|Upper Egypt in hieroglyphics
Upper Egypt (also Ta-shemau ; Assyrian Uriṣṣu ) is the name for the part of Egypt that stretches on both sides of the Nile from today's Aswan to near today's Atfih south of Cairo . In ancient Egypt it was divided into 22 Gaue , from the top Ta-seti Gau near Aswan to the Messergau near Atfih, the ancient Aphroditopolis. The Arabic name is aṣ-Ṣaʿīd (الصعيد). The delta of the Nile from Cairo to the Mediterranean Sea is called Lower Egypt ( Arabic الدلتا ad-Diltā ).
People have settled in Egypt for about 250,000 years; They have been settled in the fertile floodplain of the Nile for around 25,000 years. The predynastic period in Upper Egypt was preceded by the so-called Naqada culture .
In the predynastic period of Egyptian history (up to approx. 3100 BC), two kingdoms were formed with Upper and Lower Egypt , which were united by Pharaoh Menes to form the Egyptian empire under Upper Egyptian rule, thus creating the dynastic period of Egyptian history ( Old Reich ) began. A symbol for the southern part of Egypt was the lotus plant ; the lower Egyptian counterpart was the papyrus plant . The connection of both plants by the Nile god Hapi or by the gods Horus and Seth is a frequently depicted symbol of the unification of the empire . The symbol of Upper Egypt was the White Crown , which was combined with the Red Crown of Lower Egypt to form the double crown of the pharaohs when the Empire was unified. The goddesses Nechbet and Wadjet , depicted as vultures and cobra, are part of the mistress or nebtin name of the Egyptian kings . They also jointly document the dual state.
Nubian kings from the south ruled Egypt as the 25th dynasty . Upper Egypt was certainly mostly in firm Nubian hands, but this is not so certain for Lower Egypt. Above all, Taharqa developed extensive building activity in Egypt and appears to us as pharaoh in the sources. The capital, however, was Napata in Nubia, where the Nubian rulers were also buried in pyramids. Around 660 BC With Assyrian help , Egypt gained independence from Nubia. The Kushite dynasty was able to hold its own for a while in Upper Egypt. Tanotamun was the last ruling ruler in Egypt.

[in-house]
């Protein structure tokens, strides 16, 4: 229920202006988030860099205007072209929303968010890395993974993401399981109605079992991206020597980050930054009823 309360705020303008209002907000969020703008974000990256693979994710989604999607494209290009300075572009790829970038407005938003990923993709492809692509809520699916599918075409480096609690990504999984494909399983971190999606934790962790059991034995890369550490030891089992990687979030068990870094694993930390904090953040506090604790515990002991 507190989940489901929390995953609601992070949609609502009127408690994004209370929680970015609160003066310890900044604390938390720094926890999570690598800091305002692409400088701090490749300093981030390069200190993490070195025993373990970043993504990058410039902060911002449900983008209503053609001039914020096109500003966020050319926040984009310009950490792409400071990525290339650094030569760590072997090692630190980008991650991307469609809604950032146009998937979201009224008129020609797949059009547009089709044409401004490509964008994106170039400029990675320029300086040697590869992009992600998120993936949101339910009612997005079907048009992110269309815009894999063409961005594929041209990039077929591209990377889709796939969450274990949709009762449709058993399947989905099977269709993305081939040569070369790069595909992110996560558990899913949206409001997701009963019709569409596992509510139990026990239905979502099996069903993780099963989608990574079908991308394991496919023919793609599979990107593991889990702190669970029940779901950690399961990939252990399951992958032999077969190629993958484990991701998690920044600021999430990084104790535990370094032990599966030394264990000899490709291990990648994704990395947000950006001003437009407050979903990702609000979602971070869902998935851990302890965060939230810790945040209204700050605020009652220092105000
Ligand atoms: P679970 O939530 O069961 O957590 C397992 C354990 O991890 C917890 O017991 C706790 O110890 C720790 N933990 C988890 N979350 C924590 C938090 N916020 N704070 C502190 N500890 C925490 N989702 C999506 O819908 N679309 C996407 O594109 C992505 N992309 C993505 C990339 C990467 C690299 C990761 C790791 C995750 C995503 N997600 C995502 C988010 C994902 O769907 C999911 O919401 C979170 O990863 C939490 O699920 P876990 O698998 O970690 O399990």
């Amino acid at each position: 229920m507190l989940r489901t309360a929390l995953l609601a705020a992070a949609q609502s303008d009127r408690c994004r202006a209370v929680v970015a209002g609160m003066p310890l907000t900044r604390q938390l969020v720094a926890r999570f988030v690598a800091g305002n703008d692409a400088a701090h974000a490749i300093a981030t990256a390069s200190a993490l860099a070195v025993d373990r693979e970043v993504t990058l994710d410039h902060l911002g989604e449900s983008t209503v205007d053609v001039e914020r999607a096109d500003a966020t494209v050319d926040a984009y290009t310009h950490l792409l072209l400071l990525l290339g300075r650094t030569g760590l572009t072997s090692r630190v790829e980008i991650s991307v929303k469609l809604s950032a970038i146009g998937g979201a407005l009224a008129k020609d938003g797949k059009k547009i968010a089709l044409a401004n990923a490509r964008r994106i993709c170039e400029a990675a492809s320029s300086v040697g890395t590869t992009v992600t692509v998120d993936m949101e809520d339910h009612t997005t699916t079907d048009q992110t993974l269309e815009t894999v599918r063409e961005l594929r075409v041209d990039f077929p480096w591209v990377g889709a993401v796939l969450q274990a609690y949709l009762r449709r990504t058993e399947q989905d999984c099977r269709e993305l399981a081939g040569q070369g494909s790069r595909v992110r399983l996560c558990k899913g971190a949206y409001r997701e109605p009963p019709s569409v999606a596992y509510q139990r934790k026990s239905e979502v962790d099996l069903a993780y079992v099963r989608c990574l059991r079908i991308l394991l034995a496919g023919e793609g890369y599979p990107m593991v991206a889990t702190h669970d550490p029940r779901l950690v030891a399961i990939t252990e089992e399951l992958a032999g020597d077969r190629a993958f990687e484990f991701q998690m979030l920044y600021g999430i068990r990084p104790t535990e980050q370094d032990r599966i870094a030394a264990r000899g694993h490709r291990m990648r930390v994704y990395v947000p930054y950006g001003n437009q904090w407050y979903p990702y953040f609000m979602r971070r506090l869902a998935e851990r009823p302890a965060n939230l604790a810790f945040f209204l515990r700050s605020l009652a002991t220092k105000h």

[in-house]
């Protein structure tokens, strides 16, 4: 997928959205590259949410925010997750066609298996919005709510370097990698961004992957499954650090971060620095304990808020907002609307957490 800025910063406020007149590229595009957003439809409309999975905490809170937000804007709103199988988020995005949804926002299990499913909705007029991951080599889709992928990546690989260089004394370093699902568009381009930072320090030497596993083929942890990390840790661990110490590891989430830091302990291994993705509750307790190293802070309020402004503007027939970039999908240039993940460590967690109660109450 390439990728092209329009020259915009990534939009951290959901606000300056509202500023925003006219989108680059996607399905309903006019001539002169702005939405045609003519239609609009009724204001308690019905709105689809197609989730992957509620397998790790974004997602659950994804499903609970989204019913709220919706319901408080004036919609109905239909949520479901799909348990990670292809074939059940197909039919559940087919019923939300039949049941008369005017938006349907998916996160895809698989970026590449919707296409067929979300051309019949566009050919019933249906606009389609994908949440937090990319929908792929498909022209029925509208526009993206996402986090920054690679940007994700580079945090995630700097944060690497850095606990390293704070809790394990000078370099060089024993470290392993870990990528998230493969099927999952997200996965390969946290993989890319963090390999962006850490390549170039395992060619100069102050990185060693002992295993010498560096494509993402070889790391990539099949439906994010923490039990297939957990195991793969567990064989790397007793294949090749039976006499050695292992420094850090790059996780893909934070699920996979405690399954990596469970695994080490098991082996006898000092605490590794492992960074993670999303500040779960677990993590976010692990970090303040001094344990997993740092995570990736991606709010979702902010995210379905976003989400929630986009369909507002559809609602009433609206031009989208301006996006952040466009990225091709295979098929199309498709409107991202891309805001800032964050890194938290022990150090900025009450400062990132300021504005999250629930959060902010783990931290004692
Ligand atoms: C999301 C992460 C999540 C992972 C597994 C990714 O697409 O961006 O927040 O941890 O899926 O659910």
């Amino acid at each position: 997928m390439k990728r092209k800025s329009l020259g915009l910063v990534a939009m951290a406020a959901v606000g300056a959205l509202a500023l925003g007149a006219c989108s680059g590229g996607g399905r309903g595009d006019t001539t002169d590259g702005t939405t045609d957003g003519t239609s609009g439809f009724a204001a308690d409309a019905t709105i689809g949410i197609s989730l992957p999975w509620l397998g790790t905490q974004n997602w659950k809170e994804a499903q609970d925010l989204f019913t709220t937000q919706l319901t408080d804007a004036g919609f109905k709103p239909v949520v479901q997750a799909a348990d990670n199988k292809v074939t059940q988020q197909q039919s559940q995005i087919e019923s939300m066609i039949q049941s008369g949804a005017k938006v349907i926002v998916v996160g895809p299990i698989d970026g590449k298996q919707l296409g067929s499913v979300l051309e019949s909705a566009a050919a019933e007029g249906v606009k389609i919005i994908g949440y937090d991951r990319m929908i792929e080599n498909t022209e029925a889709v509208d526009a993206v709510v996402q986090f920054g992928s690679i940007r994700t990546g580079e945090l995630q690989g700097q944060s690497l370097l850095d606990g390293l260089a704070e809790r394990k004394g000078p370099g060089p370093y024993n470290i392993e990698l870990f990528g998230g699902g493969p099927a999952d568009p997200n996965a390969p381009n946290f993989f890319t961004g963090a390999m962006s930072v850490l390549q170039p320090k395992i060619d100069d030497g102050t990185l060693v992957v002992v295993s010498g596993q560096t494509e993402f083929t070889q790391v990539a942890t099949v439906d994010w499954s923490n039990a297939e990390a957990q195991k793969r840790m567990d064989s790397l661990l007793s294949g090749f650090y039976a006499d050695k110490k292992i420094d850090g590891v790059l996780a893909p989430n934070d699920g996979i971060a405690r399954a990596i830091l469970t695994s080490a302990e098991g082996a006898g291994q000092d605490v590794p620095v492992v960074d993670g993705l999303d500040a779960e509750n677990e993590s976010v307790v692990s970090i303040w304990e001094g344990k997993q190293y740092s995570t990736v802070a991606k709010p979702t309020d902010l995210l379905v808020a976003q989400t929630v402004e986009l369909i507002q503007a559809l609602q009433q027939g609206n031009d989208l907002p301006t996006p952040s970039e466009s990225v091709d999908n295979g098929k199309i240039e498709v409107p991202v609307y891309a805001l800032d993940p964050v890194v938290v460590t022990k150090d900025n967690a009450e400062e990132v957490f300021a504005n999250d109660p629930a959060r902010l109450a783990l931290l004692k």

Upper Egypt shared the history of Egypt from its conquest by Alexander the Great to the time when Egypt became a Roman province (30 BC). The Romans lost the middle of the 3rd century. Chr. Parts of Upper Egypt as the Dodekaschoinos the Blemmyes . After the territorial reform of Egypt under the Roman Emperor Diocletian in 297, Upper Egypt as Thebaïs was one of the three Egyptian provinces alongside Aegyptus and Lybia . The Thebais was later divided into the provinces Thebais Superior and Thebais Inferior.
After the division of the empire in AD 395 , all of Egypt became part of the Eastern Roman or Byzantine empire and initially comprised four and later six provinces. 619 AD Egypt was temporarily lost to the Sassanids . Emperor Herakleios was able to win back the province for Eastern Rome in 629 AD.
|White crown of Upper Egypt in hieroglyphics
The white crown
Middle Ages and Modern Times
From 640 AD the Arabs conquered Egypt ; The Islamic history of Egypt began with the fall of Alexandria in AD 642. The rulers were the Bahri and Burji Mamluks for a long time . The latter were subjugated by the Ottomans in 1517 , but the Mamluk rule in Egypt continued until Napoleon's invasion in 1798. As the local ruling elite, the Mamluks were able to stay in Upper Egypt until 1812 when they were subject to the troops of Muhammad Ali Pasha . In 1821 the neighboring Sudan ( Sultanate of Sannar ) was conquered. Since the construction of the Aswan Dam , the area of Lower Nubia, which belongs to Egypt around Lake Nasser, has often been included in the term Upper Egypt. In and around Luxor and Aswan are some of the most important archaeological sites in Egypt, so that today tourism is one of the most important industries.
- Elmar Edel : About the inscriptions on the seasonal reliefs of the “World Chamber” from the Niuserre solar sanctuary. Vandenhoeck & Ruprecht, Göttingen 1961.
- Frank Feder, Angelika Lohwasser (ed.): Egypt and its environment in late antiquity. From Diocletian's assumption of government in 284/285 to the Arab conquest of the Near East around 635-646 (= Philippika. Volume 61). Harrassowitz, Wiesbaden 2013, ISBN 3-447-06892-2 .
- Ulrich Haarmann : The rule of the Mamluks. In: Ulrich Haarmann, Heinz Halm, Monika Gronke u. a .: History of the Arab world. 5th edition, Beck, Munich 2004, ISBN 3-406-47486-1 .